Lea Salonga and George Takei in Allegiance.Photo by Murphy Made Photography (Matthew Murphy)

Bear with me, as I order my thoughts, memories, anger, depression, and feelings over the last few months in order to write about my reactions upon seeing the movie of Allegiance, the Broadway musical produced by George Takei. Allegiance is about the incarceration of Japanese Americans living on the West Coast during the 1940s. Takei’s artist’s rendering of the past collided with the remarks of our president-elect, about inclusion and exclusion, enemies lists, and the specter of mass incarceration.

In addition, my Nesan Toki is in a memoir workshop at her assisted living center and she asked me to help with memories and documents that I had about Dad, stuff that Toki and I had collected years ago under the Freedom of Information Act. About his “subversive” activities. And lists of organizations he was tied to. About citizenship school. His “alien registration card.” I remember Mom reminding Dad to get his registration done.

I’m trying to focus on the past, the future, and the present because it’s all connected. Right now. My brain’s working on overload.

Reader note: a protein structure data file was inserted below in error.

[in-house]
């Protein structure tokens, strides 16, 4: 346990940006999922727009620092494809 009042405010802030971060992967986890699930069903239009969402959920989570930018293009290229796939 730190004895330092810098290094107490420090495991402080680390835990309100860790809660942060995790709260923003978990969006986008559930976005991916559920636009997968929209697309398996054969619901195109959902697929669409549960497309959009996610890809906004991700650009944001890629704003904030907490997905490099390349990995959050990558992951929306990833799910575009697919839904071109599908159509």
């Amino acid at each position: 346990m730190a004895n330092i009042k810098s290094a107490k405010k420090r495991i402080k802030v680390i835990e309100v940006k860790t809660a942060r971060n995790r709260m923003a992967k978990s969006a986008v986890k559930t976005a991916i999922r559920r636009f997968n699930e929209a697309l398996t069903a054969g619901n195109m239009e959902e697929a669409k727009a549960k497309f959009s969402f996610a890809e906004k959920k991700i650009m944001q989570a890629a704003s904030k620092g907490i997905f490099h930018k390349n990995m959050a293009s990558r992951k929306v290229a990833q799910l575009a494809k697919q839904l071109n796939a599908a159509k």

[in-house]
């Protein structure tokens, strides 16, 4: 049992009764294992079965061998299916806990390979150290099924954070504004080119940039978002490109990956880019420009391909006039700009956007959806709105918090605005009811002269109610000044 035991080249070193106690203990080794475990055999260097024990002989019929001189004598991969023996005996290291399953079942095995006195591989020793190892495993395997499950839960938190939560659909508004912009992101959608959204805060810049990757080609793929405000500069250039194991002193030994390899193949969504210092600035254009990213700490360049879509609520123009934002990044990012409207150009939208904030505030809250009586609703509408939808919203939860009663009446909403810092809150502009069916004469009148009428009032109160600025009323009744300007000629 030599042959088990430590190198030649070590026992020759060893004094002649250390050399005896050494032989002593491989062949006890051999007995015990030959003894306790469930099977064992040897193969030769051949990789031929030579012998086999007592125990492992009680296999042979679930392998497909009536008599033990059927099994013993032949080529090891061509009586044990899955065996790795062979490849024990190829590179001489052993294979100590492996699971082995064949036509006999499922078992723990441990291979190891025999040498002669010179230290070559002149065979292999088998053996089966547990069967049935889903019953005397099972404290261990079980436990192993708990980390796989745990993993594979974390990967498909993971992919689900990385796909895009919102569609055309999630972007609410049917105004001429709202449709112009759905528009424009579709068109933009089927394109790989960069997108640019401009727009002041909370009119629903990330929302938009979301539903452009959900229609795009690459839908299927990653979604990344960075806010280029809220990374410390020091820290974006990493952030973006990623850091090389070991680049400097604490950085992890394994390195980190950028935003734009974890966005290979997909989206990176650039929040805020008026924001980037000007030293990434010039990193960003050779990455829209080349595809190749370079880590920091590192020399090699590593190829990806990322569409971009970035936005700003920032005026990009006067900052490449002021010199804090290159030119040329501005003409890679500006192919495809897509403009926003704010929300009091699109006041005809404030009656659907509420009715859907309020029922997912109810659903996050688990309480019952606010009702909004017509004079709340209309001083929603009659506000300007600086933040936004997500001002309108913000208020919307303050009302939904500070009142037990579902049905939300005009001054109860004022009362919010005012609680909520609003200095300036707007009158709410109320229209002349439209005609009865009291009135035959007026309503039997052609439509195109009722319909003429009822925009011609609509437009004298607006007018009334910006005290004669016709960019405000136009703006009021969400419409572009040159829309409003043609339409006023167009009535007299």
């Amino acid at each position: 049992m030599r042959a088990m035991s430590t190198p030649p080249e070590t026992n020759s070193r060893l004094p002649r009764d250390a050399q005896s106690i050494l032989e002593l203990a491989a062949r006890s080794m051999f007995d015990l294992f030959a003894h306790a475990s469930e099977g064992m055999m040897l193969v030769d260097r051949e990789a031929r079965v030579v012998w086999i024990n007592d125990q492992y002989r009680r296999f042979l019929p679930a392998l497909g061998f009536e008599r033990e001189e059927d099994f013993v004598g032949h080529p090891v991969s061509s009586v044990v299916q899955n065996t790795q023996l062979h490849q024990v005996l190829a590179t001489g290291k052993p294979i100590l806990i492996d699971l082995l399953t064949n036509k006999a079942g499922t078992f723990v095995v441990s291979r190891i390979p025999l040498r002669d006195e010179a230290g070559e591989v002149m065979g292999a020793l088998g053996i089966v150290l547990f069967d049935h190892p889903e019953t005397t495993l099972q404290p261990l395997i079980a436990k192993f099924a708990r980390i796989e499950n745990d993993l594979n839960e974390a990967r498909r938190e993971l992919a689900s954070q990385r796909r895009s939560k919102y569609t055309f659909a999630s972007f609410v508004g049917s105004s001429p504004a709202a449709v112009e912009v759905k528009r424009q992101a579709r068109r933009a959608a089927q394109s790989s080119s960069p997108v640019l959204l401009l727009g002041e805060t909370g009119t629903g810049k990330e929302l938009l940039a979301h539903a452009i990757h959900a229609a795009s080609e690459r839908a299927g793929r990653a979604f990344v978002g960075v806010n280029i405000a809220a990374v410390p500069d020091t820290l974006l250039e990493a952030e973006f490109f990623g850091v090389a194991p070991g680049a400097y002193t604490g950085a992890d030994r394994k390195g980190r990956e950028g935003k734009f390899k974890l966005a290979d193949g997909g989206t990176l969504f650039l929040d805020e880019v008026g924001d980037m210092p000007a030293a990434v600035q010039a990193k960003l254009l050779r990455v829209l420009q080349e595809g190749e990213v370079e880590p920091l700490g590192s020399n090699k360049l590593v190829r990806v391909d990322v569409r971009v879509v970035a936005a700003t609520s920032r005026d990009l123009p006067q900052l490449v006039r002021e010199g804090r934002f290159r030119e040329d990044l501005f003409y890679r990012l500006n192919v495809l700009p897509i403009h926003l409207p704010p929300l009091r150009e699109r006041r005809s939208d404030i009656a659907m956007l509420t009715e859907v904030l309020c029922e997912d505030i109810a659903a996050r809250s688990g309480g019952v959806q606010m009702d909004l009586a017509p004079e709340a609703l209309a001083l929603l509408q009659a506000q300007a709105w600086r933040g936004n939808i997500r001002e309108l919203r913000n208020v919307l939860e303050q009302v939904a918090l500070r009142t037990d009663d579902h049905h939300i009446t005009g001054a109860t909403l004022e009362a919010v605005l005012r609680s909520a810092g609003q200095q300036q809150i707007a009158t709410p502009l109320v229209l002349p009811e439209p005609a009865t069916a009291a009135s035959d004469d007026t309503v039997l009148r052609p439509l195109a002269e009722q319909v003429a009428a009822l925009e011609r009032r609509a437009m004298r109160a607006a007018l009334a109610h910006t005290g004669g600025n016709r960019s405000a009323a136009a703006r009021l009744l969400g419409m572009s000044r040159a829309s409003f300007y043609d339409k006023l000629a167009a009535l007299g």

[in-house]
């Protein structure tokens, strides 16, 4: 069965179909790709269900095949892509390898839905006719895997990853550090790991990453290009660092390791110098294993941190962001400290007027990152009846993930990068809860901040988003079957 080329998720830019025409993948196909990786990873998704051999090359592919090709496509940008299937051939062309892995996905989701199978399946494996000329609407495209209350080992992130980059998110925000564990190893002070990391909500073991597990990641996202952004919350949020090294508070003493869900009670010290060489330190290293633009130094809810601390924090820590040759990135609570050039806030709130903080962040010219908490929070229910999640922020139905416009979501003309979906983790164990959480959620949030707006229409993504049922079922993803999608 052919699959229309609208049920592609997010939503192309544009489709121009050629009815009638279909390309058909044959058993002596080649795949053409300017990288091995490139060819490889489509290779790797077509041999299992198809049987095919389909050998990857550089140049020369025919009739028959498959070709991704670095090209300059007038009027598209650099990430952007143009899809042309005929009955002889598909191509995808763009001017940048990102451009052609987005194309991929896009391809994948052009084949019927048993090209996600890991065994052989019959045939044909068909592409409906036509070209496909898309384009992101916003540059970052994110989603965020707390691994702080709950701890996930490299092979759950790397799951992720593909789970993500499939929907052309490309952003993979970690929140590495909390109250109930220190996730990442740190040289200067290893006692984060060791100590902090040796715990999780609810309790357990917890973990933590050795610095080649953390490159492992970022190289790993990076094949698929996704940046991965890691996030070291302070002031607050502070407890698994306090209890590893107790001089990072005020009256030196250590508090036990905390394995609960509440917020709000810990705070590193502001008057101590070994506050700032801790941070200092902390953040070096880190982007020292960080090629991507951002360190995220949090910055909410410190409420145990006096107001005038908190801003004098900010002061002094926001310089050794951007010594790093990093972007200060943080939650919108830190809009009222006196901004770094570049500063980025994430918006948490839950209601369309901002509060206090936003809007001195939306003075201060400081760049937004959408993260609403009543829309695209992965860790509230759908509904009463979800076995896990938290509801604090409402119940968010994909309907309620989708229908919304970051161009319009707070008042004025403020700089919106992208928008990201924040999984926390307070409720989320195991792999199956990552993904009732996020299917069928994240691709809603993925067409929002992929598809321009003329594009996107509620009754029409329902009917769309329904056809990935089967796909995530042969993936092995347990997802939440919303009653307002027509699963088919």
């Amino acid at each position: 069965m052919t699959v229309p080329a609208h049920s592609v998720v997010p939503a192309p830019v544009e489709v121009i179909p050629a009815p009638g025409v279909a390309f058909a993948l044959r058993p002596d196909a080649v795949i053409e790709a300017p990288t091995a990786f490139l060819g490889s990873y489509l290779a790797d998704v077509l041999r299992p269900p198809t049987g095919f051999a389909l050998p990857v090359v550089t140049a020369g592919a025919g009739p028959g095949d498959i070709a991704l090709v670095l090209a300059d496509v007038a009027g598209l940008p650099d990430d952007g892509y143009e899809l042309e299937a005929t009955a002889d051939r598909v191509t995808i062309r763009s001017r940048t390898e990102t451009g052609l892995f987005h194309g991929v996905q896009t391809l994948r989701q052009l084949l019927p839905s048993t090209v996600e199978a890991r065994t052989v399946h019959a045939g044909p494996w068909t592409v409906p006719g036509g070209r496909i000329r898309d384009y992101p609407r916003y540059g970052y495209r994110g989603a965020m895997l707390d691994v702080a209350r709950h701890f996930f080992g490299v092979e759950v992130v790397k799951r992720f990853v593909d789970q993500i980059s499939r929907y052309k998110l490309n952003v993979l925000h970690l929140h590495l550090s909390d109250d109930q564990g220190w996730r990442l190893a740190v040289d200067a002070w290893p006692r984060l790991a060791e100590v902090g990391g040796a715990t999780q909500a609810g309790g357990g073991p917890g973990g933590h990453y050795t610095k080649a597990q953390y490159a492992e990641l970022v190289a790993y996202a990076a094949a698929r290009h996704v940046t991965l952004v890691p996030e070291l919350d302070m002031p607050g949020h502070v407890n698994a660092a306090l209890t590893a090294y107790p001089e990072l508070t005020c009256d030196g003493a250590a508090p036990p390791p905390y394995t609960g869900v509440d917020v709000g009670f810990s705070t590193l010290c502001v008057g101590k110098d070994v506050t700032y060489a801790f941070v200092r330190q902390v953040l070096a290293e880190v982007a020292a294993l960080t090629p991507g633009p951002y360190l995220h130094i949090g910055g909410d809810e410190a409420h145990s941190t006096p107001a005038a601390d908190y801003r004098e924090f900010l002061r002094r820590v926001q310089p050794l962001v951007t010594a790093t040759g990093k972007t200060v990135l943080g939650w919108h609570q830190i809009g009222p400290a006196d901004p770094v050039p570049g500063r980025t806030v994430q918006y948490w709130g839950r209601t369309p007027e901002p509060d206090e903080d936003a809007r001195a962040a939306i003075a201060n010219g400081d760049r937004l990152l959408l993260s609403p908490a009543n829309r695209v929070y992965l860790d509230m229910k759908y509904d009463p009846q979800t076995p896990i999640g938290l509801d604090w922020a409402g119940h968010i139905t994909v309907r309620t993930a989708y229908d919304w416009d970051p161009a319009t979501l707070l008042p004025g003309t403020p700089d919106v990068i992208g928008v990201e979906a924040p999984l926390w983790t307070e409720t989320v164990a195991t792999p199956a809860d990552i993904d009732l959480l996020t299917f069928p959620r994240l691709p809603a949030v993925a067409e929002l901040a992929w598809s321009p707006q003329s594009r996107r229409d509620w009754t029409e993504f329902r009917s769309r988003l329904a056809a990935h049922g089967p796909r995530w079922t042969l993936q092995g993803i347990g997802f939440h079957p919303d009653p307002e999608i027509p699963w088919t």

What to do, what to say, what to write?

So here goes.

“Little Sun” and “Little Stew.” Two preschools that were started by Mira’s mom Cathie and some of her friends. “What cute names for preschools,” I thought, before being told that they were “Littles I” and “Littles II.”  This project had something to do with LBJ’s “War on Poverty” funding, when an agency called “4 Seas” (again, my mistake, this was really CCCC, for Community Coordinated Childcare Centers, I believe) which sponsored this modest early learning program.

Mira attended Little Stew.

Back then (the 1970s), major national cultural events were on one of three major TV networks (ABC, CBS, NBC) there were no other media (PBS just didn’t have any clout then) that could compare.

The Wizard of Oz

One day, Cathie came home from work and noted: “Today, all the kids were talking about The Wizard of Oz. I think every kid (and probably their parents) had watched it.” Including Mira.